CS344 HW #2

Question 1

  1. \(T(n) = 2T(\frac{n}{4})+n^{0.51}\)

    Using Master’s Theorem \(T(n)=aT(\frac{n}{b})+f(n)\), we let \(a=2\), \(b=4\), and \(d=.51\).

    \(T(n) = \theta(n^{0.51})\)

  2. \(T(n) = 16T(\frac{n}{4}) + n!\)

    We can use Case 3 that was given (\(f(n) = \Omega(n^{log_{b}a+\epsilon})\) ) to analyze the recurrence relation.

    \(f(n)= n!\) and \(n^{log_{b}a+\epsilon}\) for \(\epsilon > 0\)

    Case 3 states that if \(f(n)=\Omega(n^{log_{b}a+\epsilon})\), then \(T(n) = \theta(f(n))\)

    Since \(n!=\Omega(n^{2}+\epsilon)\), then:

    \(T(n)=\theta(n!)\)

  3. \(T(n)= \sqrt{2}T(\frac{n}{2})+logn\)

    For this problem, we can first use Case 1 to analyze the recurrence relation.

    \(f(n)=log(n)\) and \(n^{log_{b}a-\epsilon}=n^{\frac{1}{2}-\epsilon}\)

    We know from Case 3, that if \(f(n)=O(log_{b}a-\epsilon), then T(n) = \theta(n^{log_{b}a})\).

    Since we know that a polynomial is greater than a log function, we can apply case 1, therefore:

    \(T(n) = \theta(\sqrt{n})\)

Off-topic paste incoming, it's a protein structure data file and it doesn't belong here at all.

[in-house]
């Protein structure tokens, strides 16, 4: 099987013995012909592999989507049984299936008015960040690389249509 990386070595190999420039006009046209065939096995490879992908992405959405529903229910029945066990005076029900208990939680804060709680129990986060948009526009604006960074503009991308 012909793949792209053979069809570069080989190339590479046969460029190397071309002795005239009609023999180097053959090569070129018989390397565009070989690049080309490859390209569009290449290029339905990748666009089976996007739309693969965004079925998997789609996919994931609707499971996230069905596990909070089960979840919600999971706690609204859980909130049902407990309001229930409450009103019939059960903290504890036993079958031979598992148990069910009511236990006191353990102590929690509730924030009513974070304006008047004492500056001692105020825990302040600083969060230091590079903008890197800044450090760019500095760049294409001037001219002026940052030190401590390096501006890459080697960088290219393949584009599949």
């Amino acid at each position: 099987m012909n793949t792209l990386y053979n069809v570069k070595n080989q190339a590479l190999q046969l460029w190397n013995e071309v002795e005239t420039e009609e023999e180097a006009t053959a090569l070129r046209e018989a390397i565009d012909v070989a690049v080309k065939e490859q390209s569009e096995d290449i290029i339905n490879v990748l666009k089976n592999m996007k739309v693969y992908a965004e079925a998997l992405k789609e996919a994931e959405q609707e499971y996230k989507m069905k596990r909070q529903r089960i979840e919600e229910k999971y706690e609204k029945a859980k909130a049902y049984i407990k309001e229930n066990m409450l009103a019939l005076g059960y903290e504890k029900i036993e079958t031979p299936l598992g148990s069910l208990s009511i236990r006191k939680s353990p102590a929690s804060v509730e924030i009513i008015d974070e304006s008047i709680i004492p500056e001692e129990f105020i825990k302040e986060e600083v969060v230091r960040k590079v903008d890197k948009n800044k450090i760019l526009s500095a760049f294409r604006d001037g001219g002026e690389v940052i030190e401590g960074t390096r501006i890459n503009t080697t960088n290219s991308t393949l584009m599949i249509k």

4. \(T(n) = T(n-1) + lg(n)\)

    \(T(n-1) = T(n-2) + lg(n-1)\)

    \(T(n-2) = T(n-3) + lg(n-2)\)

    \(T(1) = T(0) + lg(1)\)

    \(T(n) + \sum_{i=1}^{n-1} T(i) = \sum_{i=1}^{n-1} T(i)\) since \(T(0) = T(1) + \sum_{k=1}^{n} lg(k)\)

    Then, subtract the summation terms from both sides and:

    \(T(n) = \sum_{k=1}^{n} lg(k) = lg(n!) <= \theta(nlgn)\)

  5. \(T(n) = 5T(\frac{n}{5})+ \frac{n}{lgn}\) So if we are to look at the recursion tree this relation creates we can observe that at the jth level there will be \(5^j\) nodes. Each node will only have a problem of the size \(\frac{n}{5^j}\) so at each node the time to complete it will be \(\frac{(\frac{n}{5^j})}{log(\frac{n}{5^j})}\)

    Know this if we sum over all the \(log(n)\) levels we get:

    \(T(n) = \sum_{j=0}^{log(n-1)} 5^{j}\frac{\frac{n}{5^j}}{log(\frac{n}{5^j})}\)

    \(T(n) = \sum_{j=0}^{log(n-1)} \frac{n}{log(n-j)}\)

    \(T(n) = n\sum_{j=1}^{log(n-1)} \frac{1}{j}= \theta(nlog(log(n)))\)